Full House of Representatives Next to Consider Latest Pieces of Opioid Package  
 
The House Health Policy Committee approved several bills this week aimed at addressing the opioid epidemic in this state. Among other aspects, these measures address the importance of having a bona fide physician-patient relationship before the prescription of opioids, limiting the number of opioids that can be prescribed for a patient at one time, and require physicians to run a patient's name through the Michigan Automated Prescription System (MAPS) before prescribing controlled substances. Each of these bills is part of a larger package to curb opioid abuse, while still managing the pain care needs of Michigan residents. Michigan Catholic Conference recently distributed a letter to members of the House and Senate Health Policy Committees, encouraging the Michigan Legislature to continue its important discussion on the crisis. The legislative package now continues forward to the full House of Representatives.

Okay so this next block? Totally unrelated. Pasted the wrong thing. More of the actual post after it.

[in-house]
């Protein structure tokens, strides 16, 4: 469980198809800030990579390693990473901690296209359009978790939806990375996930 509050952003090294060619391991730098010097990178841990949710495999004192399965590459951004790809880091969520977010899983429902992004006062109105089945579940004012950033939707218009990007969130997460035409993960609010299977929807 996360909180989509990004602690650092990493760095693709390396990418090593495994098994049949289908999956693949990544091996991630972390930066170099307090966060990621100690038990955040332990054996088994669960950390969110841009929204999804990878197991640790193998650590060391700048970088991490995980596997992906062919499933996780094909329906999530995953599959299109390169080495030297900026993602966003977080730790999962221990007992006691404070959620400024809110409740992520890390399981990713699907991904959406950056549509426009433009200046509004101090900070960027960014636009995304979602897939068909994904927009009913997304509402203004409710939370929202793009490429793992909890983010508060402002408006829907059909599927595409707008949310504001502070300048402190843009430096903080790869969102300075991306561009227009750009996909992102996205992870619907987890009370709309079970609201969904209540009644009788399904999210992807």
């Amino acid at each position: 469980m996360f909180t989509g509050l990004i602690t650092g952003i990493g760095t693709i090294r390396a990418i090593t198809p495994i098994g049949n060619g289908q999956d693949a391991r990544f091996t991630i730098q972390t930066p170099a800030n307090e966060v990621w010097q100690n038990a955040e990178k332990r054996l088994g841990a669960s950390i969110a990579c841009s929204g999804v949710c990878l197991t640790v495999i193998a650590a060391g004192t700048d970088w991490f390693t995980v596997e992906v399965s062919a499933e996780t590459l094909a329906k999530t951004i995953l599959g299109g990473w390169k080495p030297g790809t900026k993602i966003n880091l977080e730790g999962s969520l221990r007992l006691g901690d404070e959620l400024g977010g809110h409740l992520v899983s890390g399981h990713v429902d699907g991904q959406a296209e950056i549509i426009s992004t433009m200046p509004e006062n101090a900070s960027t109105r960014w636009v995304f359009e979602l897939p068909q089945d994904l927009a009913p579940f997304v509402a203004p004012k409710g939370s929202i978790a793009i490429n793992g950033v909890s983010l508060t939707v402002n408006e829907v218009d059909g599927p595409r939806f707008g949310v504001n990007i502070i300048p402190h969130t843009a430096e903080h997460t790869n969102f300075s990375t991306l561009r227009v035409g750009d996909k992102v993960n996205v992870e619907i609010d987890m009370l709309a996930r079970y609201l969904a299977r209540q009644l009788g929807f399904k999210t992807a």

Read Michigan Catholic Conference's FOCUS on confronting the state's opioid crisis.
 
  Prohibition on Local Excise Taxes for Food Receives Vote in Both Chambers  
 
Senate Bill 583, sponsored by Senator Peter MacGregor (R-Rockford), and House Bill 4999, sponsored by Representative Rob VerHeulen (R-Walker), would prevent local governments from imposing taxes or fees on the manufacturing, distribution, or sale of food, except as otherwise stated in state and federal law. This week, Senate Bill 583 passed the full Senate by a 31-5 vote and House Bill 4999 passed the House by a 101-7 vote. Now, each measure will switch to the opposite chamber for further consideration. Michigan Catholic Conference has indicated support for both of these measures, as these taxes and fees have a disproportional effect on the poor and vulnerable. 

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Michigan Catholic Conference, 510 South Capitol Avenue, Lansing, Michigan 48933 Michigan Catholic Conference: The Official Public Policy Voice of the Catholic Church in Michigan Phone: (517) 372-9310, Fax: (517) 372-3940, publicpolicy@micatholic.org